With European relations in the spotlight, Dr Alex Fleming of St Andrews University tells Michael Alexander about centuries of Flemish migration to Courier Country.
Migration has never been far from the news over the past decade whether it’s been issues surrounding the numbers of eastern Europeans settling in Scotland or debate over the number of refugees we should or shouldn’t take from Syria.
The 2016 European Union referendum and subsequent Brexit has also concentrated minds about Britain’s relationship with the continent.
But it’s historic immigration from Flanders – in northern Belgium – which has been the focal point of work by retired St Andrews University academic and banker Dr Alex Fleming who recently co-edited a book with Professor Roger Mason called ‘Scotland and the Flemish People’.
The publication has drawn on research undertaken by the Institute of Scottish Historical Research at St Andrews University and examines a migration group that came to Scotland over a 500-year period starting in the 12th century.
While it’s probably an exaggeration to say that up to a third of the current Scottish population may have had Flemish ancestors, Dr Fleming said there’s no doubt Scotland is a “mongrel nation” with a long tradition of welcoming migrants from the continent and plenty evidence to attest to their impact.
“The earliest Flemish settlers in Britain came with William the Conqueror’s invading force in 1066,” said Dr Fleming, an economist, now retired, who held positions at the Bank of England, The World Bank and St Andrews University. He was awarded an Honorary LLD by the university in 1999.
“The Flemish had the right wing of the battle formation.
“They were closely allied with the Normans, not least because William’s wife was the daughter of a count of Flanders.
“William rewarded the Flemish for their help with land in England.
“So an initial Flemish foothold in England was established.
“Some 60 years later David I ascended to the Scottish throne and his wife Maud, of Flemish heritage, came up from England with him accompanied by a retinue of her kinsmen.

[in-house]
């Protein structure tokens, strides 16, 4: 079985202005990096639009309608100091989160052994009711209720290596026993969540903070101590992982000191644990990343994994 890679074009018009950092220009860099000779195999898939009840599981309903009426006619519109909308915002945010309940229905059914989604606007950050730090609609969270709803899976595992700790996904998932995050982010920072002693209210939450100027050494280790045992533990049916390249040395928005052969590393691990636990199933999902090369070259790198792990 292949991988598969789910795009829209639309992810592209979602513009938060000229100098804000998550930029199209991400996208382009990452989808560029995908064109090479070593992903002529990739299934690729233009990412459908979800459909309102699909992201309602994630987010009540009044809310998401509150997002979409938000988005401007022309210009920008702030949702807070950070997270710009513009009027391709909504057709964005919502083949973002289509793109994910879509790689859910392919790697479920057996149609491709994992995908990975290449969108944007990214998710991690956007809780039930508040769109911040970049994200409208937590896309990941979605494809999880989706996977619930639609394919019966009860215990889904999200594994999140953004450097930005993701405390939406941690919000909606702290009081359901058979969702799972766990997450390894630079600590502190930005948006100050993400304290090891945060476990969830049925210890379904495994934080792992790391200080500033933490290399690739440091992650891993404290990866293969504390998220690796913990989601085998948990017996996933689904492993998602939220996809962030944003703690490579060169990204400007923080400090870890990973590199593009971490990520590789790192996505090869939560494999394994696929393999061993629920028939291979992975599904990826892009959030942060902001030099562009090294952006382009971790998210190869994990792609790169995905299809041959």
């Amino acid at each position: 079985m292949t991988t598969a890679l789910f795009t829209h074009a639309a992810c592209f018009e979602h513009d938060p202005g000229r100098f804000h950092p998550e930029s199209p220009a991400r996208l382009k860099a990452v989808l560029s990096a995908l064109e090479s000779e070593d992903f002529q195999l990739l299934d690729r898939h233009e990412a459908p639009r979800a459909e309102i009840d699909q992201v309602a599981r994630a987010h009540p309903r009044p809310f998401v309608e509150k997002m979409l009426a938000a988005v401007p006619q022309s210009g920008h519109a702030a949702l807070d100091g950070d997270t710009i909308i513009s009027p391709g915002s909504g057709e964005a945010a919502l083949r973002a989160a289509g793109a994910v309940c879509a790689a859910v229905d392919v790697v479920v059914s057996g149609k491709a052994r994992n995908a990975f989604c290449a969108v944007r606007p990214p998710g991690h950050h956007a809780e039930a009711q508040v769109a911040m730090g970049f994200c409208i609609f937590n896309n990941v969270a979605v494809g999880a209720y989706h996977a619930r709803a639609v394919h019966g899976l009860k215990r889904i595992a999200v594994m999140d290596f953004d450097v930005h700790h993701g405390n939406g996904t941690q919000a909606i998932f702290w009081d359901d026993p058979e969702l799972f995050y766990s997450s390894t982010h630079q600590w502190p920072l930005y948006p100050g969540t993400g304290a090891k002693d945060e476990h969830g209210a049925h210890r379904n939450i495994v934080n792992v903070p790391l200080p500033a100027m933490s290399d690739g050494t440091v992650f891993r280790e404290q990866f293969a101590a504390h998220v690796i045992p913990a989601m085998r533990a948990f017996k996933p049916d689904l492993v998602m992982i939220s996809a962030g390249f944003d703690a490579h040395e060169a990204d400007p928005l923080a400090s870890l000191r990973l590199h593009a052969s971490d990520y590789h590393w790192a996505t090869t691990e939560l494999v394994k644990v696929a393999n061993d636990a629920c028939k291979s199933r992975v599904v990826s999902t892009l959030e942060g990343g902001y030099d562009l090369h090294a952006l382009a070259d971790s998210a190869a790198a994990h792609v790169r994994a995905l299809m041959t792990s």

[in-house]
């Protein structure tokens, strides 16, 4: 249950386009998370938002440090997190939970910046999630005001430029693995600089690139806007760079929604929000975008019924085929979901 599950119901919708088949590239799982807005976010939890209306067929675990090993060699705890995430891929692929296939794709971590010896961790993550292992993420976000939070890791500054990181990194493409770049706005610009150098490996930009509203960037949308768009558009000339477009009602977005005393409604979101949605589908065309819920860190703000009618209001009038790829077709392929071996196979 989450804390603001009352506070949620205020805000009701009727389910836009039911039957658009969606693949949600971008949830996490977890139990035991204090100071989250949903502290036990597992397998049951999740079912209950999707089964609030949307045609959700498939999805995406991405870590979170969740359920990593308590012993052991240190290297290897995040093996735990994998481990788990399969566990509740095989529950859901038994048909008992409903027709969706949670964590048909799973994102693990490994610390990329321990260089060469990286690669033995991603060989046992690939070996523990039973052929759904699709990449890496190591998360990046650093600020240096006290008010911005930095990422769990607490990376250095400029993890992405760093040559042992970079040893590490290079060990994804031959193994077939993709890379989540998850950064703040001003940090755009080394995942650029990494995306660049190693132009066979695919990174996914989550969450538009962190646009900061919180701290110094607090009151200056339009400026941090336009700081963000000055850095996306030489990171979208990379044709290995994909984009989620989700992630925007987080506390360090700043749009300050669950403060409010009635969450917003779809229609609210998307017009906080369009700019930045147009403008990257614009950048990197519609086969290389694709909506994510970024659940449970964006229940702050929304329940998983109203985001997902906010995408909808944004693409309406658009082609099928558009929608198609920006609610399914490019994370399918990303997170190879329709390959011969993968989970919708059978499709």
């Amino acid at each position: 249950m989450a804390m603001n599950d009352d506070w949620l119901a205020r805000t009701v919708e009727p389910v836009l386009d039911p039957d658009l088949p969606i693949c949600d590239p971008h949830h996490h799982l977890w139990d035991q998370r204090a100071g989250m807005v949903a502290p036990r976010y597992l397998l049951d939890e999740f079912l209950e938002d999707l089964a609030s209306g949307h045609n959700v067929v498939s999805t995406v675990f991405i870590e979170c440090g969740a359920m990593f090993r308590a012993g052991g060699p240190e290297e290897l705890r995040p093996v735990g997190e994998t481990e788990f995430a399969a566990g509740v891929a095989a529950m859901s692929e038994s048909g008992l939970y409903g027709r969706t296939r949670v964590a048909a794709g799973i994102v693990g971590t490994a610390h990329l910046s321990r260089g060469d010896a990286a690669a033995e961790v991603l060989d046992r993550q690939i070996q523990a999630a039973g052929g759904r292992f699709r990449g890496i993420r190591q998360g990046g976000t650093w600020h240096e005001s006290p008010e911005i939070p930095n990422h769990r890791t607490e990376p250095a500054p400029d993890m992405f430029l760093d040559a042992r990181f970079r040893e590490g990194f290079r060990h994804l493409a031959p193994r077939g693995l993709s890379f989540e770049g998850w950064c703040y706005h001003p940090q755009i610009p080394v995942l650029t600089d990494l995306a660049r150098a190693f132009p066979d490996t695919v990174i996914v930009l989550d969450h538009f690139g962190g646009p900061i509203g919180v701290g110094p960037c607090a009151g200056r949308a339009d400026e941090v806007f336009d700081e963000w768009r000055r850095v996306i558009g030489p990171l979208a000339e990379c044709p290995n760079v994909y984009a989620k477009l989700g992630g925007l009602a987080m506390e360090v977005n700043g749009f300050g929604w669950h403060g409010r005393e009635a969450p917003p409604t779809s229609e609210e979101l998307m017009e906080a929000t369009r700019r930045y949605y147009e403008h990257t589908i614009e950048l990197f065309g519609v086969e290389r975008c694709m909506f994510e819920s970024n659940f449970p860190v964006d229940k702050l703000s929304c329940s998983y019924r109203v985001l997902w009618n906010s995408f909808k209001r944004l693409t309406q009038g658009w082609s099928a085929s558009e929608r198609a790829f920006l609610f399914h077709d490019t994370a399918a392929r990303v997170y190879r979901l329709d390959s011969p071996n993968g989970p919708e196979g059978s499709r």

“The areas of Scotland most associated with the settlement of these Flemings were Upper Clydesdale and Moray but Fife, Angus, and Perthshire also played host to these early incomers.”
Dr Fleming explained that more Flemish likely came north to Scotland when in 1154, English King Henry II expelled all mercenaries, a good number of whom were Flemish, from England.
The mercenaries had ravaged England during the civil wars that had disfigured the reign of Henry’s predecessor, Steven (1135-54).
But there were other developments in Flanders itself that were to lead to an outward migration.
There was a very productive trading relationship between Flanders and Scotland between the 12th and 15th centuries.
Much of this involved the export to Flanders of Scottish wool and other sheep related products with high-end goods of various types flowing in the opposite direction.
During the 13th and 14th centuries, the weaving industry rapidly developed in Flanders leading to an increasing call on land for sheep grazing.
This was accompanied by a significant growth in the population of Flanders. This overpopulation led to people leaving Flanders for economic reasons. Some may have come to Scotland.
Moreover, with the strong trading linkage Flemish merchants came to the eastern burghs of Scotland such as Aberdeen, Dundee, Perth, Edinburgh, and Berwick (when under Scottish control) as well as the coastal villages adjoining the Forth Estuary.